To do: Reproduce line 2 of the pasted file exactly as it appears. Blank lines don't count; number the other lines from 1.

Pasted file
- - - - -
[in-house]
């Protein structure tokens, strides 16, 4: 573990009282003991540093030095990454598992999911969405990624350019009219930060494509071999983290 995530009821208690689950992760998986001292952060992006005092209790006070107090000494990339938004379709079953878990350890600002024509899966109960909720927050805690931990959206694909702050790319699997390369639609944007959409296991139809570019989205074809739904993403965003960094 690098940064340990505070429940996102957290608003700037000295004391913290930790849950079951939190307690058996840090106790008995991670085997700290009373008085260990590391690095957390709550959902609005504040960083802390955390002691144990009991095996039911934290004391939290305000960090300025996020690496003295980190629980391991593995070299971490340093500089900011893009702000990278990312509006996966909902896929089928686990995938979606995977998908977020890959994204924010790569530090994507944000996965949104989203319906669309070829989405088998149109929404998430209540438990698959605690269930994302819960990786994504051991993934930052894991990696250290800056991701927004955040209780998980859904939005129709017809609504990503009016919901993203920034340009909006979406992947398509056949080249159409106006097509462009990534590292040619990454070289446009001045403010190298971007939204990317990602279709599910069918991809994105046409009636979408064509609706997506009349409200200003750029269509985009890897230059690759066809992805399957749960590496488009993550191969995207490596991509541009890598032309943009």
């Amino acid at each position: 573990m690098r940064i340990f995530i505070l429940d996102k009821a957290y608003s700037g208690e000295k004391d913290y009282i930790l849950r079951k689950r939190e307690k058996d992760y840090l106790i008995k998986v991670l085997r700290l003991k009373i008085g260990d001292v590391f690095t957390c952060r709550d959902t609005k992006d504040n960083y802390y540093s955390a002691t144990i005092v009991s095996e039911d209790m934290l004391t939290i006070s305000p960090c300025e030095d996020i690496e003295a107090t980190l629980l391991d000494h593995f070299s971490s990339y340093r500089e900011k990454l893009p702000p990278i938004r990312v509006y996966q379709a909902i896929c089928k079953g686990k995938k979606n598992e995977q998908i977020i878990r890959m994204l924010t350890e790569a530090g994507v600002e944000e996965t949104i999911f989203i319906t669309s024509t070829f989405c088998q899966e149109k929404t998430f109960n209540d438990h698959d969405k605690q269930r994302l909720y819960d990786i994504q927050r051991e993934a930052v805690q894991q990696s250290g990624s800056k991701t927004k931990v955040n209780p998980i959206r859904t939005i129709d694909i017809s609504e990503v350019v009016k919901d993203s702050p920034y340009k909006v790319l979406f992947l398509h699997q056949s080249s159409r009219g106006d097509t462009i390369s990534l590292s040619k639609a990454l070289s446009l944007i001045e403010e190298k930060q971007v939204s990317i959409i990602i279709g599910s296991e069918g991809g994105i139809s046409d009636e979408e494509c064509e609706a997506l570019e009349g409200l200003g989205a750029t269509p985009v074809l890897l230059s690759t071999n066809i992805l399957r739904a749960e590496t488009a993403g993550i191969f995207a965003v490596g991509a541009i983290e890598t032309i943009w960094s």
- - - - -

């Protein structure tokens, strides 16, 4: 573990009282003991540093030095990454598992999911969405990624350019009219930060494509071999983290 995530009821208690689950992760998986001292952060992006005092209790006070107090000494990339938004379709079953878990350890600002024509899966109960909720927050805690931990959206694909702050790319699997390369639609944007959409296991139809570019989205074809739904993403965003960094 690098940064340990505070429940996102957290608003700037000295004391913290930790849950079951939190307690058996840090106790008995991670085997700290009373008085260990590391690095957390709550959902609005504040960083802390955390002691144990009991095996039911934290004391939290305000960090300025996020690496003295980190629980391991593995070299971490340093500089900011893009702000990278990312509006996966909902896929089928686990995938979606995977998908977020890959994204924010790569530090994507944000996965949104989203319906669309070829989405088998149109929404998430209540438990698959605690269930994302819960990786994504051991993934930052894991990696250290800056991701927004955040209780998980859904939005129709017809609504990503009016919901993203920034340009909006979406992947398509056949080249159409106006097509462009990534590292040619990454070289446009001045403010190298971007939204990317990602279709599910069918991809994105046409009636979408064509609706997506009349409200200003750029269509985009890897230059690759066809992805399957749960590496488009993550191969995207490596991509541009890598032309943009």